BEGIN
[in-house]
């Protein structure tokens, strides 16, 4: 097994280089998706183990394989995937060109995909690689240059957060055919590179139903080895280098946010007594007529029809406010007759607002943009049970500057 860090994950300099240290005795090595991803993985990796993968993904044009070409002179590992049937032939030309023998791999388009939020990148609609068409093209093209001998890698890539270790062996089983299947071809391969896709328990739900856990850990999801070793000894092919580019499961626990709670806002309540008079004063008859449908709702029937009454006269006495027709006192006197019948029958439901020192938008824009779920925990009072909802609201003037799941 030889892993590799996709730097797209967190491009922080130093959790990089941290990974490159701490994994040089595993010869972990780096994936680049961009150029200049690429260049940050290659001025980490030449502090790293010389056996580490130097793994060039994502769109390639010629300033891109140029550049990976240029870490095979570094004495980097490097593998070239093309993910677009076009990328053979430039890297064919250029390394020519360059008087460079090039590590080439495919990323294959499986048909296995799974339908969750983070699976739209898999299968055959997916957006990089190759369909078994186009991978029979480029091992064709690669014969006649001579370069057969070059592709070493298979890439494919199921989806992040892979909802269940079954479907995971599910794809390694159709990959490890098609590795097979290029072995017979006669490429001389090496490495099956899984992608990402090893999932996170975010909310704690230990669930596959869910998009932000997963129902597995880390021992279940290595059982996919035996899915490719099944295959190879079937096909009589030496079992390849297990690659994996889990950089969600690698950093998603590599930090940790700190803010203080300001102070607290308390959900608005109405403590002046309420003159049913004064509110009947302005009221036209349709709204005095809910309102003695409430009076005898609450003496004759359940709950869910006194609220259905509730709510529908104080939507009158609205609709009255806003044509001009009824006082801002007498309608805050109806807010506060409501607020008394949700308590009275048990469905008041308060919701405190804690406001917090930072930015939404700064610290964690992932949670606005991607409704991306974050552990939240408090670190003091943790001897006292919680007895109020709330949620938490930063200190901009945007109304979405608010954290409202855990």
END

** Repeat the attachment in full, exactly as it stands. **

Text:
[in-house]
């Protein structure tokens, strides 16, 4: 097994280089998706183990394989995937060109995909690689240059957060055919590179139903080895280098946010007594007529029809406010007759607002943009049970500057 860090994950300099240290005795090595991803993985990796993968993904044009070409002179590992049937032939030309023998791999388009939020990148609609068409093209093209001998890698890539270790062996089983299947071809391969896709328990739900856990850990999801070793000894092919580019499961626990709670806002309540008079004063008859449908709702029937009454006269006495027709006192006197019948029958439901020192938008824009779920925990009072909802609201003037799941 030889892993590799996709730097797209967190491009922080130093959790990089941290990974490159701490994994040089595993010869972990780096994936680049961009150029200049690429260049940050290659001025980490030449502090790293010389056996580490130097793994060039994502769109390639010629300033891109140029550049990976240029870490095979570094004495980097490097593998070239093309993910677009076009990328053979430039890297064919250029390394020519360059008087460079090039590590080439495919990323294959499986048909296995799974339908969750983070699976739209898999299968055959997916957006990089190759369909078994186009991978029979480029091992064709690669014969006649001579370069057969070059592709070493298979890439494919199921989806992040892979909802269940079954479907995971599910794809390694159709990959490890098609590795097979290029072995017979006669490429001389090496490495099956899984992608990402090893999932996170975010909310704690230990669930596959869910998009932000997963129902597995880390021992279940290595059982996919035996899915490719099944295959190879079937096909009589030496079992390849297990690659994996889990950089969600690698950093998603590599930090940790700190803010203080300001102070607290308390959900608005109405403590002046309420003159049913004064509110009947302005009221036209349709709204005095809910309102003695409430009076005898609450003496004759359940709950869910006194609220259905509730709510529908104080939507009158609205609709009255806003044509001009009824006082801002007498309608805050109806807010506060409501607020008394949700308590009275048990469905008041308060919701405190804690406001917090930072930015939404700064610290964690992932949670606005991607409704991306974050552990939240408090670190003091943790001897006292919680007895109020709330949620938490930063200190901009945007109304979405608010954290409202855990």